• The A, B, C and D puzzle of Medicare
  • Pros and cons of original Medicare versus Medicare Advantage
  • Wisconsin Medicare supplements are unique compared to other states
  • Tips when shopping for a policy

Year-end Tax Planning Workshop

November 18 from 12:00-12:30 p.m.

  • Ideal for everyone
  • This is a hands-on workshop, so bring your 2021 tax return
  • Review key tax numbers
  • Adjust your taxable income and deductions for 2022, 2023 and beyond

6 Keys to Retirement Success

January 20 from 12:00-12:45 p.m.

  • Ideal for anyone approaching or in retirement
  • Social Security benefits
  • Bridging the health insurance gap between early retirement and Medicare
  • Generating income from investments
  • Identifying a long-term care plan with or without insurance
  • Estate plan considerations
  • Optimizing the retirement tax bracket drop and rebound

To register, click here.

For personalized help eliminating debt, investing smart and securing retirement, please contact Mark Ziety, CFP®, AIF® 608.442.3750.

1. The retirement solution hiding in plain sight. InvestmentNews. (2020, June 12). Retrieved August 4, 2022, from https://www.investmentnews.com/whitepapers/the-retirement-solution-hiding-in-plain-sight

Your life has only 3 planning scenarios

Mark Ziety

By Mark Ziety, CFP®, AIF®, Senior Advisor, WisMed Financial

You’ll either have a long life, health problems along the way or a short life. That’s it.

Plan for those three situations whether you’re single, married, with or without kids and most of your planning is done. Let’s look at how to plan for each.

First, essential tasks for everyone

  • Manage monthly cash flow. Call it a budget, spending plan, living below your means or whatever makes it appealing to you. It doesn’t matter if you have high income or low income, everyone needs to control their inflow and outflow.
  • Life happens, have an emergency fund.
  • Pay off all high interest consumer debt.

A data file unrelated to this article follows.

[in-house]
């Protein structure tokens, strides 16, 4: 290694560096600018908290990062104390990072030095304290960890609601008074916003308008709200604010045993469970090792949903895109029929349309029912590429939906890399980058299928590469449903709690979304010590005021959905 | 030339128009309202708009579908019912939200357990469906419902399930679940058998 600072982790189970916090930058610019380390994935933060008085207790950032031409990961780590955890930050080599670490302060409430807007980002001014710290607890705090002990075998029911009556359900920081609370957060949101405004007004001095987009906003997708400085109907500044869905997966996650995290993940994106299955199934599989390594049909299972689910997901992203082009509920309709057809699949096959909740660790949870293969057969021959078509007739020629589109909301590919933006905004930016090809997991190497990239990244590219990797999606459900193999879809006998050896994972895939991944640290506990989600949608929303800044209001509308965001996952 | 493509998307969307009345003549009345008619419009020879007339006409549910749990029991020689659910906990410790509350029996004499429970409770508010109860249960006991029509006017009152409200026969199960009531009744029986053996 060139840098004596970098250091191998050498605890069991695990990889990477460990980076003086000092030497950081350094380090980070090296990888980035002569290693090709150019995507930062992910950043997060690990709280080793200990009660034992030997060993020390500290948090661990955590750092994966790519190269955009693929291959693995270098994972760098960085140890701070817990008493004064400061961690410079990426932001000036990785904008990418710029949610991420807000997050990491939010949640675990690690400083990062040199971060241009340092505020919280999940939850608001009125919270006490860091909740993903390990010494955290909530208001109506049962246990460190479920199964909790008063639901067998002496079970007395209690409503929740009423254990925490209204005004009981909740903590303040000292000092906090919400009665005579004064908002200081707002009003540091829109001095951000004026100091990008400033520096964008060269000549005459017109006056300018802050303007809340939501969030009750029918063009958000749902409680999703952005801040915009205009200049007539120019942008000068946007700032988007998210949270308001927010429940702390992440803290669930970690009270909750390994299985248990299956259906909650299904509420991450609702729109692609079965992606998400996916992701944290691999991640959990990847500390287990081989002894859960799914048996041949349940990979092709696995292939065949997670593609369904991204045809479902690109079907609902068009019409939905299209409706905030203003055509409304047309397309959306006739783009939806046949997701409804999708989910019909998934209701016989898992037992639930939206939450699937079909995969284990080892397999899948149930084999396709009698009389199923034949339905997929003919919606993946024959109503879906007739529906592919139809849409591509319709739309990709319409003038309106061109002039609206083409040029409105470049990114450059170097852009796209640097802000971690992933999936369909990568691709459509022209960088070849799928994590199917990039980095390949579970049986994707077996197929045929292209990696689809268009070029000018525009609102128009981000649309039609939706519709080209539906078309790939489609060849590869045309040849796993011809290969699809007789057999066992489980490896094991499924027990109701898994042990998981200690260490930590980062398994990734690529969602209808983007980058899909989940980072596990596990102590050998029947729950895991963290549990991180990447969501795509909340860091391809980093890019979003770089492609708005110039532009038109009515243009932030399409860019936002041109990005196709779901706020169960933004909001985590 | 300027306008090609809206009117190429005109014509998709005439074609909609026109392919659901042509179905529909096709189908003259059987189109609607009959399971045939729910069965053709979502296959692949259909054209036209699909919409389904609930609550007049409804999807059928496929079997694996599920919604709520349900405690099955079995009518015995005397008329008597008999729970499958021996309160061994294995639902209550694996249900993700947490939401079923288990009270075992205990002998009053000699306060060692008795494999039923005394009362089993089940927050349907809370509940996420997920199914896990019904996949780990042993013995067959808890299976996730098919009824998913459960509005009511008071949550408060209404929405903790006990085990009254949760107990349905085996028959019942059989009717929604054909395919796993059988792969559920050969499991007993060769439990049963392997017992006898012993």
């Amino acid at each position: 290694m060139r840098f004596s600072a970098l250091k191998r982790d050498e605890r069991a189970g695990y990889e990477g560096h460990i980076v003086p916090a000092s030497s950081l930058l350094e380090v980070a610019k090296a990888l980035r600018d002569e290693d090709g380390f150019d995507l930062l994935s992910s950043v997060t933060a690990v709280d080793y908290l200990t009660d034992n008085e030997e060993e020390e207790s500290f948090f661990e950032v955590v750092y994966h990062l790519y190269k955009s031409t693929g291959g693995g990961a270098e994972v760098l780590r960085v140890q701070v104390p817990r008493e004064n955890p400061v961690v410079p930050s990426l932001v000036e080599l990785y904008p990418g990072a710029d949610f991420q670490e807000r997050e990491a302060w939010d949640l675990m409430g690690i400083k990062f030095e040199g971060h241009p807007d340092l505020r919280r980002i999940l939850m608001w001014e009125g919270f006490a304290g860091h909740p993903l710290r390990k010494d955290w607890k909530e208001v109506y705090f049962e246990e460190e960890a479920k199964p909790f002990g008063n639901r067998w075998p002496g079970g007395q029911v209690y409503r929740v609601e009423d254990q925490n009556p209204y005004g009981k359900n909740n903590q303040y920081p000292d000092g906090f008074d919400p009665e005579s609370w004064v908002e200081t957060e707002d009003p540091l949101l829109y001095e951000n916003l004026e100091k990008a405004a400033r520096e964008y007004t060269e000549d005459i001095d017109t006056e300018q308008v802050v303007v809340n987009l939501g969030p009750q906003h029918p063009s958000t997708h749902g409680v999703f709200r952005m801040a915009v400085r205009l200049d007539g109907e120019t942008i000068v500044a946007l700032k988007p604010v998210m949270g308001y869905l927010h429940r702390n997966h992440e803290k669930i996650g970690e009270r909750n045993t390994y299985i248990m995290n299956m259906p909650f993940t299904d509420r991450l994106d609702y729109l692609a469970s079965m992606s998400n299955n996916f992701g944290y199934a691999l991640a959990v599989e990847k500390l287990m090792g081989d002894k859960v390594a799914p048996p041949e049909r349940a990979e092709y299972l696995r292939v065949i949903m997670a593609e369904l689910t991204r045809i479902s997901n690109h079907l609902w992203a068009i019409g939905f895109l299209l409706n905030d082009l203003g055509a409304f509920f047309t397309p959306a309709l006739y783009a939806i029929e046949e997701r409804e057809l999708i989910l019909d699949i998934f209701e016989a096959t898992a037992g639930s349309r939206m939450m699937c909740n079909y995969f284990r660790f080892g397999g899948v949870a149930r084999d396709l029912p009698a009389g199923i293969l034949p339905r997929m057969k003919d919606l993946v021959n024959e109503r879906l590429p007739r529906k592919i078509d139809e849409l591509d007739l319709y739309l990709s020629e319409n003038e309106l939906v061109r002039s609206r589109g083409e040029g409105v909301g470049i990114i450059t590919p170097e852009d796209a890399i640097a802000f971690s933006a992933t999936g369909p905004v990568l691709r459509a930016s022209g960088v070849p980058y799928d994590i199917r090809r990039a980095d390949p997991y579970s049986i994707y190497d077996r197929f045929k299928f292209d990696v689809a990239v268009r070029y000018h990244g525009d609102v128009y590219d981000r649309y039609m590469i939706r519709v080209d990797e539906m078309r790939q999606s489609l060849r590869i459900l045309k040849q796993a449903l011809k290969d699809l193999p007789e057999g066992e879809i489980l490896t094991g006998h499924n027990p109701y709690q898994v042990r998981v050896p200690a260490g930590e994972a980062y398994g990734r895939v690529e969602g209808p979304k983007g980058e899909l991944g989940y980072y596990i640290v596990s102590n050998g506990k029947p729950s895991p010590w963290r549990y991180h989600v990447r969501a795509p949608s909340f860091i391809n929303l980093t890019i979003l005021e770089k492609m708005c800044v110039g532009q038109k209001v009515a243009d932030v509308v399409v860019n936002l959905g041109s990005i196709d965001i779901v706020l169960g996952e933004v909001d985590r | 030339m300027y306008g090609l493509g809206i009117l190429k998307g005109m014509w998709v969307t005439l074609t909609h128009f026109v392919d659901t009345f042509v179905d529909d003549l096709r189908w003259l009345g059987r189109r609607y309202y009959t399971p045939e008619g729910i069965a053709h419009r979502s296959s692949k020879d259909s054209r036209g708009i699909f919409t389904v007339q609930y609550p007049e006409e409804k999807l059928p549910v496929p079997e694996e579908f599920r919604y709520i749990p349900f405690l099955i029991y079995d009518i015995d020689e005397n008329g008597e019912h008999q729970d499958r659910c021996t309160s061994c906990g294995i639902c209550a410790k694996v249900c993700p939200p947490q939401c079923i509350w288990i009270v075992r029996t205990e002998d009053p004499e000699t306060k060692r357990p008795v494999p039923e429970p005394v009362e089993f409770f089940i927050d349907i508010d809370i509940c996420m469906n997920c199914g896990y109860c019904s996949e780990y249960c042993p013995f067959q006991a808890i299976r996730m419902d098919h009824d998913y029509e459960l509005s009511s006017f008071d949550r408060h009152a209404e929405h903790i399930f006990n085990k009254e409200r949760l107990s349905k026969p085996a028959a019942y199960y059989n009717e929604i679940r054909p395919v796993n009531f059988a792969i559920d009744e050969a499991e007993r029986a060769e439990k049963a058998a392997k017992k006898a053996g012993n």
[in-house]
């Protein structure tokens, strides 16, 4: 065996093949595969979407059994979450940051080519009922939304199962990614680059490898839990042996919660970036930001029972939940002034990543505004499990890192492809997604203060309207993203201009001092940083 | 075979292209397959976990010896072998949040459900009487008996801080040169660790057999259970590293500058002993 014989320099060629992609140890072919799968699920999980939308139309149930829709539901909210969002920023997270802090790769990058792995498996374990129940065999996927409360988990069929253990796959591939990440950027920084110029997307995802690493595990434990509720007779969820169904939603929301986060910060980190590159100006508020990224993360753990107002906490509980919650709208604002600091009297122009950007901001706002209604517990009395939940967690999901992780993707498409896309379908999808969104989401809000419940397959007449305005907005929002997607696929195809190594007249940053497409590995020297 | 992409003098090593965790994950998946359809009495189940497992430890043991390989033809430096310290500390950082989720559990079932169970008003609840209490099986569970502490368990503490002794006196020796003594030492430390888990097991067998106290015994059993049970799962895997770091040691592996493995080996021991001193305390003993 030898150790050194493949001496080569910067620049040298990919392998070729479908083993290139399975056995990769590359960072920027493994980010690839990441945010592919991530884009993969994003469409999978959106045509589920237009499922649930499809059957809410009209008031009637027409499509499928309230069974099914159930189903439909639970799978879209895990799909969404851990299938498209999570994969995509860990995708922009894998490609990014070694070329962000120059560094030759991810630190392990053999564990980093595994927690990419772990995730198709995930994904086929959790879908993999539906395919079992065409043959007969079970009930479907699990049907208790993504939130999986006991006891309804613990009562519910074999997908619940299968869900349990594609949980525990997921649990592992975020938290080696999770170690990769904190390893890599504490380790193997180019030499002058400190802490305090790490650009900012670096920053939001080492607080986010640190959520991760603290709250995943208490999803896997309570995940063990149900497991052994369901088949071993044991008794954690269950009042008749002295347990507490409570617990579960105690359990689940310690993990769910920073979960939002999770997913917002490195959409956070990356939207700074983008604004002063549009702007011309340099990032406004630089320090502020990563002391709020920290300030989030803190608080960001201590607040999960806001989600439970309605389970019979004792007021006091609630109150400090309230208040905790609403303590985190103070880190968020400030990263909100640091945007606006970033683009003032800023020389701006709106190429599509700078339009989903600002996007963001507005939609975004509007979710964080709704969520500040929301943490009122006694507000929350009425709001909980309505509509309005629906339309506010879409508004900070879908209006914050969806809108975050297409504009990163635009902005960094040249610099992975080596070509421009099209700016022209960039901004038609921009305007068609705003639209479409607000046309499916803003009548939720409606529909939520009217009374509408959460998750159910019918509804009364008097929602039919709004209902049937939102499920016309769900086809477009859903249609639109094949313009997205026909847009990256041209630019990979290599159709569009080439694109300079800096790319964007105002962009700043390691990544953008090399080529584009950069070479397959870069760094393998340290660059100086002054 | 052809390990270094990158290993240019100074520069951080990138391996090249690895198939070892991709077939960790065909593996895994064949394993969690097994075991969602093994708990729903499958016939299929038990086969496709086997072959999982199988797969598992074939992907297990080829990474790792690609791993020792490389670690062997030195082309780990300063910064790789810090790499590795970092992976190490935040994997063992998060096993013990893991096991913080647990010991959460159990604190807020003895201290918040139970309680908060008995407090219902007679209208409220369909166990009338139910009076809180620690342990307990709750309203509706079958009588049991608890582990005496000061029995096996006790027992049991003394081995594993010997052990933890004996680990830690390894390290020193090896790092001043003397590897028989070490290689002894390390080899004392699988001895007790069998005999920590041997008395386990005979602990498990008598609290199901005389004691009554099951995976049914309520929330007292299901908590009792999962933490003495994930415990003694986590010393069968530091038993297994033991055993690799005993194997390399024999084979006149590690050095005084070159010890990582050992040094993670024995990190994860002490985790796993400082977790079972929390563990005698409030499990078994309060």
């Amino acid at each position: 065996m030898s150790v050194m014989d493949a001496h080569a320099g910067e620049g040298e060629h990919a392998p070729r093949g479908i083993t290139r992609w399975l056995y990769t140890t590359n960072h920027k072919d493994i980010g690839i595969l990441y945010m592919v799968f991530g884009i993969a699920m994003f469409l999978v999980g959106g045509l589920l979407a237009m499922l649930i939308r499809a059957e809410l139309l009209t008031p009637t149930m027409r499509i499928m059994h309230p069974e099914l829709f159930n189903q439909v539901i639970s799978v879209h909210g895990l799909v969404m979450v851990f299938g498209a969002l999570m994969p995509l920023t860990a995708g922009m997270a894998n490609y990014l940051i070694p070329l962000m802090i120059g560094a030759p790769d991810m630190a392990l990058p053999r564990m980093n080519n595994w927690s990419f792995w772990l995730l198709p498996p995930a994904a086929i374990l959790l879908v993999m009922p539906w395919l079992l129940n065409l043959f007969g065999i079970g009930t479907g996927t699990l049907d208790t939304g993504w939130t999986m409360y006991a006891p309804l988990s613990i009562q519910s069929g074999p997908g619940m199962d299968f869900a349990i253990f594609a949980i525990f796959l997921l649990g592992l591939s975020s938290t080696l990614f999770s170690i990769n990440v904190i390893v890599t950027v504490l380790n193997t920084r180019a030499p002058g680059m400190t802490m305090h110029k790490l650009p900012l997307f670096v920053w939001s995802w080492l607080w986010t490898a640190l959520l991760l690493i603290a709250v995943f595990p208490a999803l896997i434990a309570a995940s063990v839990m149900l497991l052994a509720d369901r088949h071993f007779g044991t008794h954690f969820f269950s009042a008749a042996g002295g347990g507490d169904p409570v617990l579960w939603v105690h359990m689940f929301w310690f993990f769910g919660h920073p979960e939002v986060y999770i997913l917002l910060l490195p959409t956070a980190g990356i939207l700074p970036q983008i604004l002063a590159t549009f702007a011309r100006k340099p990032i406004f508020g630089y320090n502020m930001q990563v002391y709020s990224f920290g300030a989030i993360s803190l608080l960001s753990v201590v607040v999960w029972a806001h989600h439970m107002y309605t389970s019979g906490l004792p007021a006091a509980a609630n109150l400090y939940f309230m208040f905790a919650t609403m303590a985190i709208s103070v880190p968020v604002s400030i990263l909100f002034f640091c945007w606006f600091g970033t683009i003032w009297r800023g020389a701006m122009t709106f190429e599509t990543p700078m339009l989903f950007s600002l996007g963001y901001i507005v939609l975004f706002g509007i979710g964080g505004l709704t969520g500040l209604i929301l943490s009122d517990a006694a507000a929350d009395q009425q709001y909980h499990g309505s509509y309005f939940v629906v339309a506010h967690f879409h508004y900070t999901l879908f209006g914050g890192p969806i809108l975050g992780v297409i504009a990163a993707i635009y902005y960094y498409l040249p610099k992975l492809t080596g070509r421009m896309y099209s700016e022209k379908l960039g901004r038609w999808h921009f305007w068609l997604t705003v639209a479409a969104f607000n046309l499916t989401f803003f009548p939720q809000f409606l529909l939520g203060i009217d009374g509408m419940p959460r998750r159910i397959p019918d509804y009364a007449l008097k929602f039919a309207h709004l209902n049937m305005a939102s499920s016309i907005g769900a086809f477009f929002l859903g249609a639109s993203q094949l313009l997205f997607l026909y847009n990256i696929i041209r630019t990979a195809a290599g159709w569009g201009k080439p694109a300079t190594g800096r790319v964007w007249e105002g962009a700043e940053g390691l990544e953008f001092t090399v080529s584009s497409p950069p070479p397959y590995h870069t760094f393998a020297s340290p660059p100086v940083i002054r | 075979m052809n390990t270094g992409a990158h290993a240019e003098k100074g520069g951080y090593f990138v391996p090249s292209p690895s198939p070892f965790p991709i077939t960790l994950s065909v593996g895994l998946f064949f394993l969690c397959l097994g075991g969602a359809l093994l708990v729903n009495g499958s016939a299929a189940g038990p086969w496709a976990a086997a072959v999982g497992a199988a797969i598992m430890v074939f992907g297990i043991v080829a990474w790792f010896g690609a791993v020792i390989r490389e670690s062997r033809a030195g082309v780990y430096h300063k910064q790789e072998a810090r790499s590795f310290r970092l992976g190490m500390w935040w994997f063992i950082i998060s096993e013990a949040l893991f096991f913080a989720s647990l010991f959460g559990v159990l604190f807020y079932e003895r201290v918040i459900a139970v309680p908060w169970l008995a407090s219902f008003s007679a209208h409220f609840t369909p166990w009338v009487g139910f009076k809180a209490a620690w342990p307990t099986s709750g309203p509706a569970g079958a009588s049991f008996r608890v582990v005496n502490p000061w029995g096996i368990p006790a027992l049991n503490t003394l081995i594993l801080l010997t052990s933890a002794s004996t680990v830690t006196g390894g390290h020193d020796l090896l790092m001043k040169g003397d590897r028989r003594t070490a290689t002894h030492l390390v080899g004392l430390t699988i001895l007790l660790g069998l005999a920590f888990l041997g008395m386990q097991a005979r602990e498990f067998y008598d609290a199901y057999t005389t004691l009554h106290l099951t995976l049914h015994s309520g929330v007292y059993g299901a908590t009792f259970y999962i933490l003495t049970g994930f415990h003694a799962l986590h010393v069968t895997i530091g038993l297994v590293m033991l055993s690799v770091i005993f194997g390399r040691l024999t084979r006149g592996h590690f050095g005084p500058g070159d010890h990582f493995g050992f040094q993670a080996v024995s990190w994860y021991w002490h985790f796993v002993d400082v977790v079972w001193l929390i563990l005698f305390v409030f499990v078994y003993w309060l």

• Give of your time, resources and be thankful. Live happy.

Plan for a long life

  • Are you saving at least 15% for retirement with the right investments? Boosting it to 20-25% is even better.
  • Have you maximized your tax advantaged retirement accounts through your employer and on your own?
  • Will your tax burden be higher or lower in the future? Hint – if you have a lot of tax deferred investments, you could be igniting a tax bomb that hits later in life.
  • Save for kids’ education expenses.
  • Determine the monthly income you’ll have in retirement from all sources.
  • Dream about your future.

Plan for health problems

  • Health insurance is the obvious answer.
  • Auto and umbrella insurance can provide for you via uninsured/underinsured coverage.
  • Disability insurance that replaces two-thirds of your income if you can’t perform your own occupation is critical, especially during your early and mid-career. A policy with an inflation adjustment is even better.
  • Everyone over age 18 should have health care and financial power of attorney documents.
  • Do you have a source to pay for long-term care expenses? If not, consider an insurance policy.

 Plan for a short life

  • If anyone depends on you for income, get term life insurance. It’s cheap, so don’t skimp.
  • Are your beneficiary designations correct?
  • Do you need a will or trust?
  • Ensure your family knows where to find your documents and accounts.
  • Tell your family you love them. And if you’re faithful, pray.

Since we don’t know the future, all three plans are important for everyone. Our Physician’s Financial Guide has even more tips. Or, for one-on-one help schedule an appointment.

To your best life and healthy finances.

Mark Ziety, CFP®, AIF® 608.442.3750.
WisMed Financial, Inc. part of the Wisconsin Medical Society